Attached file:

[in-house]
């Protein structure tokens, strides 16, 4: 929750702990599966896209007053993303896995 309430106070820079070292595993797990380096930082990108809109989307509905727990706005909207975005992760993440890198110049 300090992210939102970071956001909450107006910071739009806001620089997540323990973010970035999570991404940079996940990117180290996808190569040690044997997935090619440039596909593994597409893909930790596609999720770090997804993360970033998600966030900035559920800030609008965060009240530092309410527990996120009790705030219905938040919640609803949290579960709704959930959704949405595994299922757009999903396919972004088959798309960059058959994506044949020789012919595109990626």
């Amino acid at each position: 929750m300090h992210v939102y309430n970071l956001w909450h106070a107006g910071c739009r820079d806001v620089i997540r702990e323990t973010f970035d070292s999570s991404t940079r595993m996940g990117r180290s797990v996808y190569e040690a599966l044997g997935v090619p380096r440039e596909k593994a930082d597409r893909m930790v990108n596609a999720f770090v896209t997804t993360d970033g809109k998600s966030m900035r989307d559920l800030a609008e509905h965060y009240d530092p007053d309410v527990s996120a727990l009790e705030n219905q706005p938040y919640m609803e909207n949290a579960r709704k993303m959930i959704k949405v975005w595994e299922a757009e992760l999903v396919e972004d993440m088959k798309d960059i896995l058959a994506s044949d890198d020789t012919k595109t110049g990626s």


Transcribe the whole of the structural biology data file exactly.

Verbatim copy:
[in-house]
């Protein structure tokens, strides 16, 4: 929750702990599966896209007053993303896995 309430106070820079070292595993797990380096930082990108809109989307509905727990706005909207975005992760993440890198110049 300090992210939102970071956001909450107006910071739009806001620089997540323990973010970035999570991404940079996940990117180290996808190569040690044997997935090619440039596909593994597409893909930790596609999720770090997804993360970033998600966030900035559920800030609008965060009240530092309410527990996120009790705030219905938040919640609803949290579960709704959930959704949405595994299922757009999903396919972004088959798309960059058959994506044949020789012919595109990626």
């Amino acid at each position: 929750m300090h992210v939102y309430n970071l956001w909450h106070a107006g910071c739009r820079d806001v620089i997540r702990e323990t973010f970035d070292s999570s991404t940079r595993m996940g990117r180290s797990v996808y190569e040690a599966l044997g997935v090619p380096r440039e596909k593994a930082d597409r893909m930790v990108n596609a999720f770090v896209t997804t993360d970033g809109k998600s966030m900035r989307d559920l800030a609008e509905h965060y009240d530092p007053d309410v527990s996120a727990l009790e705030n219905q706005p938040y919640m609803e909207n949290a579960r709704k993303m959930i959704k949405v975005w595994e299922a757009e992760l999903v396919e972004d993440m088959k798309d960059i896995l058959a994506s044949d890198d020789t012919k595109t110049g990626s």